Migraines are primary headaches and a part of life for nearly 10% of the Canadian population. They can be debilitating and vary in presentation. These headaches can last a day or more and can present with nausea, vomiting, sensitivity to light or sound among other symptoms. In clinic, I arrive at a migraine diagnosis after performing an appropriate history and physical using the following guidelines (The following is for reference only and is not meant to be used by you to self-diagnose a condition)
- Recurrent headaches
- 4-72 hours in duration
- One sided pain
- Pulsating pain type
- Moderate and severe in intensity
- Aggravated by routine activity
- Possible neurological aura with at least one of the following: fully reversible visual symptoms such as flickering lights, spots in vision, or lines, reversible loss of vision, fully reversible sensory symptoms that includes symptoms like pins and needles or numbness. Fully reversible difficulty in swallowing or speech.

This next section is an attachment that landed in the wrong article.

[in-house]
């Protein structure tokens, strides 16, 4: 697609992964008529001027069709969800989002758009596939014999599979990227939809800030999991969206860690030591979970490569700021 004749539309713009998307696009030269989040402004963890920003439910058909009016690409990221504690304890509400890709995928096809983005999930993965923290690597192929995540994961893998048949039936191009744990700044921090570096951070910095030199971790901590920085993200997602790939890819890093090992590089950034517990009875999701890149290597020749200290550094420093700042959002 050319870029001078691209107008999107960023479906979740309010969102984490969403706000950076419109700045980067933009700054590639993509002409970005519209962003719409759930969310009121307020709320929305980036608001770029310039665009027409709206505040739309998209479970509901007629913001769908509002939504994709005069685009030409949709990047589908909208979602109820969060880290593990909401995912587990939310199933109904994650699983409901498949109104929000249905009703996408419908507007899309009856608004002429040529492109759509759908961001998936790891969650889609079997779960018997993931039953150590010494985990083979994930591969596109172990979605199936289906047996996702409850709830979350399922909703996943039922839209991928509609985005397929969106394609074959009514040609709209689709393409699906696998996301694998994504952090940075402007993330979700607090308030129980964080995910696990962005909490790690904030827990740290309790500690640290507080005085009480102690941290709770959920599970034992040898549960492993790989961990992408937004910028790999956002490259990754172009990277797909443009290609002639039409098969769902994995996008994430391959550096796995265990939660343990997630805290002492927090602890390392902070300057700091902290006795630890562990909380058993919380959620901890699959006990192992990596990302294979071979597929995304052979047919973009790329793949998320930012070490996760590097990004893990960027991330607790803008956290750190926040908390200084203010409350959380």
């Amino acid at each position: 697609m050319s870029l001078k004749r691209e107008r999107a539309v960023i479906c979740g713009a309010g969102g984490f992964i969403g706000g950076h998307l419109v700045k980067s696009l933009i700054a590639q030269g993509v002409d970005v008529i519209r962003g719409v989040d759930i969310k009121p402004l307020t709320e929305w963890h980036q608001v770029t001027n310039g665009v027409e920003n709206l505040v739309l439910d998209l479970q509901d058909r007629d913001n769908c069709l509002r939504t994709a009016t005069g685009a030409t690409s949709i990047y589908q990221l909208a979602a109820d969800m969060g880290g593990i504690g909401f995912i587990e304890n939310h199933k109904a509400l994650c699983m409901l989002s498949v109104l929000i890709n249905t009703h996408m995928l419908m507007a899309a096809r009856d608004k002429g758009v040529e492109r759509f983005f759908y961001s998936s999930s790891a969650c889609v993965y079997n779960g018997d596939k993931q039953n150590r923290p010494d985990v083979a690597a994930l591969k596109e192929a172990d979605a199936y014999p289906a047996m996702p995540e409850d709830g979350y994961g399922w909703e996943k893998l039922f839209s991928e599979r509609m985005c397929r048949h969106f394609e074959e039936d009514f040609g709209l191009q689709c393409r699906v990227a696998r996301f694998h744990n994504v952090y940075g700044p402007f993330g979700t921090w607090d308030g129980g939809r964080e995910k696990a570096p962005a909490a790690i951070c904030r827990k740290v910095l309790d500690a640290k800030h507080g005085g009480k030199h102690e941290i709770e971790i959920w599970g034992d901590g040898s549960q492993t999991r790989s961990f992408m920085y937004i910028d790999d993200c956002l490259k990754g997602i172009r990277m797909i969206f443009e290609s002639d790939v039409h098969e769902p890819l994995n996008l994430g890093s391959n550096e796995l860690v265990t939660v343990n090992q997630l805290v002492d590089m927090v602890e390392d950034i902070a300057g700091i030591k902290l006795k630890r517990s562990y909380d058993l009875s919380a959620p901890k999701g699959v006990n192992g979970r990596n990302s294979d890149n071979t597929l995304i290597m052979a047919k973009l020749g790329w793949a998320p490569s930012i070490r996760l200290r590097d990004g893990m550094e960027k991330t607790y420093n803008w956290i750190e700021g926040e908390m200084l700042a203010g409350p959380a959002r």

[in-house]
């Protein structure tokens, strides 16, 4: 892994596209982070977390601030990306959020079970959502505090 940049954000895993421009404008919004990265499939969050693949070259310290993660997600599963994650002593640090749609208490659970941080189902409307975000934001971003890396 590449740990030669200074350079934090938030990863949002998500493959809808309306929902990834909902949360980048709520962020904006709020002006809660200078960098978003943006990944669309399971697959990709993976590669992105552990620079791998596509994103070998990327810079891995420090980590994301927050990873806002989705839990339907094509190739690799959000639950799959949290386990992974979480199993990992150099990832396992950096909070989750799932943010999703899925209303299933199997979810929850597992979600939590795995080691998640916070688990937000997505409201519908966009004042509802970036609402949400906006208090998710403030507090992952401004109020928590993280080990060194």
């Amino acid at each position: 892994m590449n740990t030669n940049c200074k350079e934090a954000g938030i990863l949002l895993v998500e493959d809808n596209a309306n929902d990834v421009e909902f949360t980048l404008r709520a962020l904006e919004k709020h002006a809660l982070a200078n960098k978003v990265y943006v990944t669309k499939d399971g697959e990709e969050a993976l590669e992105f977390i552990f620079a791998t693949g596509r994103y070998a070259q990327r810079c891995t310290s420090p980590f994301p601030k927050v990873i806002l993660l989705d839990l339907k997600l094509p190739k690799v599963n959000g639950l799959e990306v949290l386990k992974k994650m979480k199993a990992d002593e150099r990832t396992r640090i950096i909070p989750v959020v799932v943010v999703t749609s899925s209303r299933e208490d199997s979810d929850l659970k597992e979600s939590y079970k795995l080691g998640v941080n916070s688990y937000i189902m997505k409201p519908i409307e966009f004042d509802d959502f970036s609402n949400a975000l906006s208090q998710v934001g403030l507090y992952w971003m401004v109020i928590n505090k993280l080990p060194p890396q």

- During the headache, one or more of nausea, vomiting, light or noise sensitivity are present
- Neurological signs are reversible and do not last more than 60 minutes.
- No neurological deficits outside of typical symptoms including NO motor weakness.
- Aura symptoms that come on about 5 or so minutes followed by another for 5 or more minutes but none more than 60 minutes.
Source: Hainder et al. 2013. American Family Physician. “Approach to acute Headaches in adults” http://www.aafp.org/afp/2013/0515/p682.html
Source: “Clinical Practice Guidelines for the Management of Headache Disorders in Adults”